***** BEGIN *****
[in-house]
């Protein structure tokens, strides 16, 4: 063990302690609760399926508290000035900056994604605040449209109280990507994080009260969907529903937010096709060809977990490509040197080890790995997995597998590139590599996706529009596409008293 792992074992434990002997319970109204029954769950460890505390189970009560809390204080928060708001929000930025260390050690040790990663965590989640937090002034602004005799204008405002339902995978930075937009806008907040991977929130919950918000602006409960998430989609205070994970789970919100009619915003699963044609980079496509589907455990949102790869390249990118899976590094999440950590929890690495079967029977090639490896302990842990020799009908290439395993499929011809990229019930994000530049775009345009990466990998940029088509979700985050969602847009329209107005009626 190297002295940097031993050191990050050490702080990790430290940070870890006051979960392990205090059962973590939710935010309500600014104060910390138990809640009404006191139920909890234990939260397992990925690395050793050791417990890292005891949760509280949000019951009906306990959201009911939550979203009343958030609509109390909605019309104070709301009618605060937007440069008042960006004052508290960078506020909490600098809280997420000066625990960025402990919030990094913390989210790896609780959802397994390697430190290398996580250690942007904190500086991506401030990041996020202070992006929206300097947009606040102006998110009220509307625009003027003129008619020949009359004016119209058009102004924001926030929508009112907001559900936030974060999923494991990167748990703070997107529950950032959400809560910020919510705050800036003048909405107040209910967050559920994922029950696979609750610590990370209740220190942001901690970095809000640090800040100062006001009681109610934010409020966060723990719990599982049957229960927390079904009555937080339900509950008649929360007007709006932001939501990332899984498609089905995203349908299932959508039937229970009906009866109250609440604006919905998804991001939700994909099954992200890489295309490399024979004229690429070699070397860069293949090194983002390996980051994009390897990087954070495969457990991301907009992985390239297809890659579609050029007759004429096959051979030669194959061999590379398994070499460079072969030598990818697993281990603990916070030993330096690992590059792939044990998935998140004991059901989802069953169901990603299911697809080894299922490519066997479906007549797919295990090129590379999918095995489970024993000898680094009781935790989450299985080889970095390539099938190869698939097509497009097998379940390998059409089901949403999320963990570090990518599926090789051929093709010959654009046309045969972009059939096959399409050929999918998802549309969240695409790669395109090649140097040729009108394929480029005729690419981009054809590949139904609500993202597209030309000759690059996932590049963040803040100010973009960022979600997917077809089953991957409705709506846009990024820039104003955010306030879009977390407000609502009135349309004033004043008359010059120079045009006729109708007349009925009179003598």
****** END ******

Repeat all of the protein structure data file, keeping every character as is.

[in-house]
């Protein structure tokens, strides 16, 4: 063990302690609760399926508290000035900056994604605040449209109280990507994080009260969907529903937010096709060809977990490509040197080890790995997995597998590139590599996706529009596409008293 792992074992434990002997319970109204029954769950460890505390189970009560809390204080928060708001929000930025260390050690040790990663965590989640937090002034602004005799204008405002339902995978930075937009806008907040991977929130919950918000602006409960998430989609205070994970789970919100009619915003699963044609980079496509589907455990949102790869390249990118899976590094999440950590929890690495079967029977090639490896302990842990020799009908290439395993499929011809990229019930994000530049775009345009990466990998940029088509979700985050969602847009329209107005009626 190297002295940097031993050191990050050490702080990790430290940070870890006051979960392990205090059962973590939710935010309500600014104060910390138990809640009404006191139920909890234990939260397992990925690395050793050791417990890292005891949760509280949000019951009906306990959201009911939550979203009343958030609509109390909605019309104070709301009618605060937007440069008042960006004052508290960078506020909490600098809280997420000066625990960025402990919030990094913390989210790896609780959802397994390697430190290398996580250690942007904190500086991506401030990041996020202070992006929206300097947009606040102006998110009220509307625009003027003129008619020949009359004016119209058009102004924001926030929508009112907001559900936030974060999923494991990167748990703070997107529950950032959400809560910020919510705050800036003048909405107040209910967050559920994922029950696979609750610590990370209740220190942001901690970095809000640090800040100062006001009681109610934010409020966060723990719990599982049957229960927390079904009555937080339900509950008649929360007007709006932001939501990332899984498609089905995203349908299932959508039937229970009906009866109250609440604006919905998804991001939700994909099954992200890489295309490399024979004229690429070699070397860069293949090194983002390996980051994009390897990087954070495969457990991301907009992985390239297809890659579609050029007759004429096959051979030669194959061999590379398994070499460079072969030598990818697993281990603990916070030993330096690992590059792939044990998935998140004991059901989802069953169901990603299911697809080894299922490519066997479906007549797919295990090129590379999918095995489970024993000898680094009781935790989450299985080889970095390539099938190869698939097509497009097998379940390998059409089901949403999320963990570090990518599926090789051929093709010959654009046309045969972009059939096959399409050929999918998802549309969240695409790669395109090649140097040729009108394929480029005729690419981009054809590949139904609500993202597209030309000759690059996932590049963040803040100010973009960022979600997917077809089953991957409705709506846009990024820039104003955010306030879009977390407000609502009135349309004033004043008359010059120079045009006729109708007349009925009179003598």